Connor: I think the thing you most enjoy is you have a little more time on your hands compared to in college. I remember the first year playing pro, it was like kind of going back to juniors. Practice in the morning then done at one, so lot’s of free time.
Both of us have tried to do things to better ourselves after hockey. Whether it’s reading or writing, finance, there is always something to learn about and get better at it. Also, really enjoying the city of Vastervik, it’s right on the water and is a beautiful place.
KIJHL: What was it like playing in the American Hockey League?
Connor: I’d like to think it’s one of the top leagues in the world. You have days where you think you are so close to the NHL, then you have days where you feel kind of far away. It’s hard to explain. You realize that you are playing against some of the best players in the world. Young players and top prospects, some great older players too. It’s a really hard league to play in with the schedule as well. A lot of games, you know, playing Friday, Saturday, and Sunday. It becomes a grind, but it’s also worthwhile because you are just one step away from the NHL. It’s a pretty cool experience.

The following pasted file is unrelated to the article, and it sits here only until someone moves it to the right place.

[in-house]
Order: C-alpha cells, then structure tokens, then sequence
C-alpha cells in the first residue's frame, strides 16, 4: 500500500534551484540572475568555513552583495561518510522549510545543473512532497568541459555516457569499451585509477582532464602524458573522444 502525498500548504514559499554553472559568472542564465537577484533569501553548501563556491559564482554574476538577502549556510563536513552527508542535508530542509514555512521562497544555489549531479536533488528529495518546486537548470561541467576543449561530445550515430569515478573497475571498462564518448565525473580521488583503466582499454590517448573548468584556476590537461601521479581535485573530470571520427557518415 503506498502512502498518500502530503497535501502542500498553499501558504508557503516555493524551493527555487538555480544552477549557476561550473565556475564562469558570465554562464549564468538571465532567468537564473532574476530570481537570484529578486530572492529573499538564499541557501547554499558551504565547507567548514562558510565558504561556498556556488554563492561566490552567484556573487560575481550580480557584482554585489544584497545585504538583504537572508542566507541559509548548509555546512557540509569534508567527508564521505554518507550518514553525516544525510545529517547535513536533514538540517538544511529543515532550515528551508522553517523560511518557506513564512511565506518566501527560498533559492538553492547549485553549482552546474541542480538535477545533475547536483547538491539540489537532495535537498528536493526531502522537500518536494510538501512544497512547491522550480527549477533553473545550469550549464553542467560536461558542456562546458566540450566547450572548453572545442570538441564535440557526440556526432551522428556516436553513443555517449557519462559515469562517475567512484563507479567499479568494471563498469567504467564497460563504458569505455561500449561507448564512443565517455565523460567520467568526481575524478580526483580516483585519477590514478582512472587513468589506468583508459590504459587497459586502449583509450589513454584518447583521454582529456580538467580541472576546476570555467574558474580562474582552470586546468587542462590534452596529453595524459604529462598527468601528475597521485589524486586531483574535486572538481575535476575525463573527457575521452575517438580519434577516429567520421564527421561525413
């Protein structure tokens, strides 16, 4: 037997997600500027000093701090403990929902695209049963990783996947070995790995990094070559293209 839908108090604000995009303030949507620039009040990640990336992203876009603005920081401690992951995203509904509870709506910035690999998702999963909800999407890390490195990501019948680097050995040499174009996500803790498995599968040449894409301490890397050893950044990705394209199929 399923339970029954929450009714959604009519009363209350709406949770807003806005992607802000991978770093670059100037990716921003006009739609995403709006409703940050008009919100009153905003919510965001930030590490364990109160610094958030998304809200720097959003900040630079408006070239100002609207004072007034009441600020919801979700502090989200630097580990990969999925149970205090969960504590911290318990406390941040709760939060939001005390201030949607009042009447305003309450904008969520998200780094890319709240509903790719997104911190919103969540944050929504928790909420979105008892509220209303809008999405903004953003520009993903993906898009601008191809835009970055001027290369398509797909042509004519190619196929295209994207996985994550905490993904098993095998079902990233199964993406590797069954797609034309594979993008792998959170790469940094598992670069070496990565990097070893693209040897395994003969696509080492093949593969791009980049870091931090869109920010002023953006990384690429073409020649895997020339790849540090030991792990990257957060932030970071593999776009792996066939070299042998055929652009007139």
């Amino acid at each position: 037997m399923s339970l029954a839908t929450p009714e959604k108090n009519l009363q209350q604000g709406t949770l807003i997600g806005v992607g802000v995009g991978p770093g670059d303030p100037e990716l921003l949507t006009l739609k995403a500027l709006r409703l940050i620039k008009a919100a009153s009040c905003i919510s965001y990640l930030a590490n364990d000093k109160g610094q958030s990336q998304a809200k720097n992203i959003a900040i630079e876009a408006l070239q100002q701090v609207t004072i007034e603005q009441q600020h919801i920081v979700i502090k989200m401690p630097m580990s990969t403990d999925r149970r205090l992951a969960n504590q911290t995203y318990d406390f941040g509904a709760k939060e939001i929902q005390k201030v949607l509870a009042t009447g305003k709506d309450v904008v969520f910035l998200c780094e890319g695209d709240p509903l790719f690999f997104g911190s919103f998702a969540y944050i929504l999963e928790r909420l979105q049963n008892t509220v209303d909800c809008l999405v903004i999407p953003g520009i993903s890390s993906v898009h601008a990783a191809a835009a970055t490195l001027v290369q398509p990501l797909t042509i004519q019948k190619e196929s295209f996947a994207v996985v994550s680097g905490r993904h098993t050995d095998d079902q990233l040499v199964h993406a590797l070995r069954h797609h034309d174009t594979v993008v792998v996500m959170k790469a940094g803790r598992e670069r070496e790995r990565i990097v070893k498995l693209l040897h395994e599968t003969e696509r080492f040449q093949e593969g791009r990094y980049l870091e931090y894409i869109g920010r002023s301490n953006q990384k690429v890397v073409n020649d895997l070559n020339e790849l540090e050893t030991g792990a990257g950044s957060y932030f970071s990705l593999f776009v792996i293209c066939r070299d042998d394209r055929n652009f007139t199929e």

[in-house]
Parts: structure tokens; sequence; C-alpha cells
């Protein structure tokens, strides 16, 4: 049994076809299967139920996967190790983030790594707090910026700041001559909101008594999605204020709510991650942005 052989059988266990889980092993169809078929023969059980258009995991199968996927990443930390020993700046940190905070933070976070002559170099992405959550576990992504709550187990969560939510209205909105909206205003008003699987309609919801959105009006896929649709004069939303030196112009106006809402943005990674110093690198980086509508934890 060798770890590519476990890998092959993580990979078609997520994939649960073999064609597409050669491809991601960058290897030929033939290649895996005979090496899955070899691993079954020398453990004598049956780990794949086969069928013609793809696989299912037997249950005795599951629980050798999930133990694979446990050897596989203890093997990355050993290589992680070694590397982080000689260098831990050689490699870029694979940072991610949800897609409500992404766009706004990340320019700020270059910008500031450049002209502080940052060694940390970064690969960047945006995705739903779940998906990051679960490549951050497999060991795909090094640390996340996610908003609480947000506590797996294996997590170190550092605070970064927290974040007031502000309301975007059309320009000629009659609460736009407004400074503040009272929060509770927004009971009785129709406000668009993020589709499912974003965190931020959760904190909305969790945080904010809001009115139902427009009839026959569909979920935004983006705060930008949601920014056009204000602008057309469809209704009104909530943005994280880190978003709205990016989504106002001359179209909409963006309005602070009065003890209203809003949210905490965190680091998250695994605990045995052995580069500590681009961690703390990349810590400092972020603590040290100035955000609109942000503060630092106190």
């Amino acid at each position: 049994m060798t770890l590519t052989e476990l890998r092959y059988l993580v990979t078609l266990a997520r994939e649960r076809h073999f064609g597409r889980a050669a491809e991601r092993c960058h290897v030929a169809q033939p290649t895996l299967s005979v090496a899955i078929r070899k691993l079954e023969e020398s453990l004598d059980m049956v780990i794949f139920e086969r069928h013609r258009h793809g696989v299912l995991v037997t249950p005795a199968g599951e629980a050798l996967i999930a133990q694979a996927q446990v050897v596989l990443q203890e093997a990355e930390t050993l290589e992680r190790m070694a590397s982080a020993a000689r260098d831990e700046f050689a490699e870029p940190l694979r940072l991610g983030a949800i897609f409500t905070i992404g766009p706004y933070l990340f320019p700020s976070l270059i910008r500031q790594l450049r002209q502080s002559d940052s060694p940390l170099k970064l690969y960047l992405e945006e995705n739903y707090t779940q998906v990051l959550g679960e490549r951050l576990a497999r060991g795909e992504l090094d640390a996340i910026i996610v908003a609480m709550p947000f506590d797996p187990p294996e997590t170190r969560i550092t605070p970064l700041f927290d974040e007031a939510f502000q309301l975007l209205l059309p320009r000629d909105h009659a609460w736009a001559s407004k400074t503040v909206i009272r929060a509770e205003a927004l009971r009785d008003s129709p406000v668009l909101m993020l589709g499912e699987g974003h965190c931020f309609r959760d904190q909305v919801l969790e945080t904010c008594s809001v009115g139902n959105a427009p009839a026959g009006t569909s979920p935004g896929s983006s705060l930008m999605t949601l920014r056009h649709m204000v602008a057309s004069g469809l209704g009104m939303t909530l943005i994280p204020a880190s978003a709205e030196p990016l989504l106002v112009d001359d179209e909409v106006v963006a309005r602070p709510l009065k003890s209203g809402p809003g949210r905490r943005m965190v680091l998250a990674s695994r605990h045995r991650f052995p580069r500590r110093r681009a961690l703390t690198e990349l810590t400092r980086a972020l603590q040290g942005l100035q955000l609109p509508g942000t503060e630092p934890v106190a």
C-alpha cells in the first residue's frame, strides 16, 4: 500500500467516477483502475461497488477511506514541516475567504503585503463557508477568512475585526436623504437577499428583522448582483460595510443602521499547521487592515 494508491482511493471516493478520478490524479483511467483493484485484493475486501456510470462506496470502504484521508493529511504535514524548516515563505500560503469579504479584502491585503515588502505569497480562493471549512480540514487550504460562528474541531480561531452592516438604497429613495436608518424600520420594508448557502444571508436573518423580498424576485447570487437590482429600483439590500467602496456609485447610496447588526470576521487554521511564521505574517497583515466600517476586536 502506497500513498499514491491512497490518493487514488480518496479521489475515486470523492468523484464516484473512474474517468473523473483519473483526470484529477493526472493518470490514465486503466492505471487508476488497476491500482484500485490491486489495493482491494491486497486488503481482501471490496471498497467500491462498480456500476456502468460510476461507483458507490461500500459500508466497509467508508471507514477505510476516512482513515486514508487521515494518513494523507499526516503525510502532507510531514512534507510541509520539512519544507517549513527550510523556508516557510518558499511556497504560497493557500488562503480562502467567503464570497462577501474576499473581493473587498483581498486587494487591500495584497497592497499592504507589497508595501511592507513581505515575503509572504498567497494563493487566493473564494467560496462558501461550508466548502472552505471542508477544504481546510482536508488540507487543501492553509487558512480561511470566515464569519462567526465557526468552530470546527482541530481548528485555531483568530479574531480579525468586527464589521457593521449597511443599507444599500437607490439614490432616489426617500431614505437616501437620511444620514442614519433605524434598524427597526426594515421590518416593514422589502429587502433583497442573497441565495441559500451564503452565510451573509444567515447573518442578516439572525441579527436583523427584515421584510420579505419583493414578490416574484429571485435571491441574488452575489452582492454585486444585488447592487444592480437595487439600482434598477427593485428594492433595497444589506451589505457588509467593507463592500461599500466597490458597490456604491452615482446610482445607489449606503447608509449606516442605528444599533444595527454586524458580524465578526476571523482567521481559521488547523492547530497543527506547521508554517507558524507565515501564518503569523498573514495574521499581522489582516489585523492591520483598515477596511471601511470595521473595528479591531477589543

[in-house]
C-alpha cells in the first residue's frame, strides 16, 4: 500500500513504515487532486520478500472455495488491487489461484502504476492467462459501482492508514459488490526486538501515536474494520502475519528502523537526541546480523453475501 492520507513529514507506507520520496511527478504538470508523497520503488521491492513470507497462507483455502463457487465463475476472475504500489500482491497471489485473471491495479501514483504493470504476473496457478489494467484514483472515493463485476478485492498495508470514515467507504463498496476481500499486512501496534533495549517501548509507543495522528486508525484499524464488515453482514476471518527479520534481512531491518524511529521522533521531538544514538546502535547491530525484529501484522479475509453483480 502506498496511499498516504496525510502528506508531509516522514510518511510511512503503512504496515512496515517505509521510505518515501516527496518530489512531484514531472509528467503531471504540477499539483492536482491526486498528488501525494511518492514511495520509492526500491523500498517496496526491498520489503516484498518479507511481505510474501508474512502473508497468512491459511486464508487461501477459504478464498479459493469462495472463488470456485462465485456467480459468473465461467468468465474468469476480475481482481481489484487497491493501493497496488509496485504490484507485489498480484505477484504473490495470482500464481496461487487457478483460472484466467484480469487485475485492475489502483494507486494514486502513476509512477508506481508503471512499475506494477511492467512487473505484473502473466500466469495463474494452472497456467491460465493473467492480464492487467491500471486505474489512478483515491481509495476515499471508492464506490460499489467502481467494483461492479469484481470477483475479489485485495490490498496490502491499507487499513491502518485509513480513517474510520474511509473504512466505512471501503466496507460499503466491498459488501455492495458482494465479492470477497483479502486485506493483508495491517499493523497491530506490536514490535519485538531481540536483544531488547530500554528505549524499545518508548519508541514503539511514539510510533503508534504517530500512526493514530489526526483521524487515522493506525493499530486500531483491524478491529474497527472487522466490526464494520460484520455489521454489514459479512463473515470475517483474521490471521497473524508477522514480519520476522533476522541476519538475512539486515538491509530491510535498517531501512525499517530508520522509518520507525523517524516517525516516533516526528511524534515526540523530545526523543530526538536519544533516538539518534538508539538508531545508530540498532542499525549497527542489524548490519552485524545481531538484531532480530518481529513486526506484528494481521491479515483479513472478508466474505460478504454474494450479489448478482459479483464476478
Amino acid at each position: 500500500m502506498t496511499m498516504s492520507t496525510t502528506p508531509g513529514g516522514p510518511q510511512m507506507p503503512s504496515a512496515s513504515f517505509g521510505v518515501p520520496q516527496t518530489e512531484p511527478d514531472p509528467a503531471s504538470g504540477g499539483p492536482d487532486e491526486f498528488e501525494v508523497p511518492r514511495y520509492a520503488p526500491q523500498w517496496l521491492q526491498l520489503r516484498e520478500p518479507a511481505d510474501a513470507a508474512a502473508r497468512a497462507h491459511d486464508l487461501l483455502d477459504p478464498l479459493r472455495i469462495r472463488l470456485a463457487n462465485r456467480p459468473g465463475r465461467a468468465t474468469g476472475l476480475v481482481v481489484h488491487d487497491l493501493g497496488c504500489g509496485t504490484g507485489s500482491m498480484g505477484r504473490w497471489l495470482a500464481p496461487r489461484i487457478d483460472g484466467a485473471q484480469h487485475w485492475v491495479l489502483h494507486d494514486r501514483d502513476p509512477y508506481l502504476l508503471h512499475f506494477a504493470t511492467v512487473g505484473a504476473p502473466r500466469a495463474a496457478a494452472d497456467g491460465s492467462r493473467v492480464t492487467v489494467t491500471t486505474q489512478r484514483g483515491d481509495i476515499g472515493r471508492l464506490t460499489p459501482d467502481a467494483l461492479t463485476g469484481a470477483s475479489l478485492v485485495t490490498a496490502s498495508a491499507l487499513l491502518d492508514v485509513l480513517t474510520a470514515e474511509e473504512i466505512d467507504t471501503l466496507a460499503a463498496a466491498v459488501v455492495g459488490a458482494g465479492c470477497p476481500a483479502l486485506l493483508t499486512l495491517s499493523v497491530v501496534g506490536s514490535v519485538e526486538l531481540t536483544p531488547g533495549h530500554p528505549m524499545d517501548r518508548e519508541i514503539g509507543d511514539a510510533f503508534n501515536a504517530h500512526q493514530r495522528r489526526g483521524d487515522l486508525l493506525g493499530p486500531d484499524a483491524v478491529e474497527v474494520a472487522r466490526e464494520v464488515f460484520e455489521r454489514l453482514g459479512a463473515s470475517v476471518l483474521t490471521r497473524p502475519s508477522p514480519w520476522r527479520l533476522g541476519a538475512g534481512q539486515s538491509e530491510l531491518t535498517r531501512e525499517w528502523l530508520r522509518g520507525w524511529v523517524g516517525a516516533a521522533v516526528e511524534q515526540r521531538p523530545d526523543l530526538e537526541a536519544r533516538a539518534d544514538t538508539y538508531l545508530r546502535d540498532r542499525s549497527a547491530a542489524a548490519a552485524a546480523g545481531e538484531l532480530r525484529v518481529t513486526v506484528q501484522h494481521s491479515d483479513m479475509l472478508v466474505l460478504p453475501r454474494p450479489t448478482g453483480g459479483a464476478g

Kellen: You get treated so well, from the facilities to the people around you and staff too. You feel like you are just treated like gold, everyone is trying to help you achieve your goals. You want to strive to get there and once you do get there, it’s a huge step and you want to work as hard as possible to move on.
KIJHL: Connor, what was that experience of playing in the NHL like for you?
Connor: It was incredible. I always say it’s one of those things you work so hard for and it was such a dream come true and you just don’t know if it’s ever going to happen. There’s a lot of great players out there. For me, it’s something I will never forget that I made it. I put everything I had into it, changed my game entirely. It was a really gratifying feeling to know how hard I worked to put myself in that situation.
KIJHL: Where did you play?
Connor: I played in Buffalo, Nashville, Carolina and (in New York against Ottawa). One of my best memories is going right from the rink to the bus, straight to the private jet and you sit down, get your meal and I think I texted Kel, ‘Hey I’m having a beer on the plane. This is pretty neat eh?’ Haha.
It was an unforgettable experience. I get emotional thinking about it right now. It’s a special memory.
KIJHL: Who were your line-mates?
Connor: My linemates were Cal Clutterbuck, and Stephen Gionta, they were awesome. The whole team was filled with a bunch of great players and great guys too.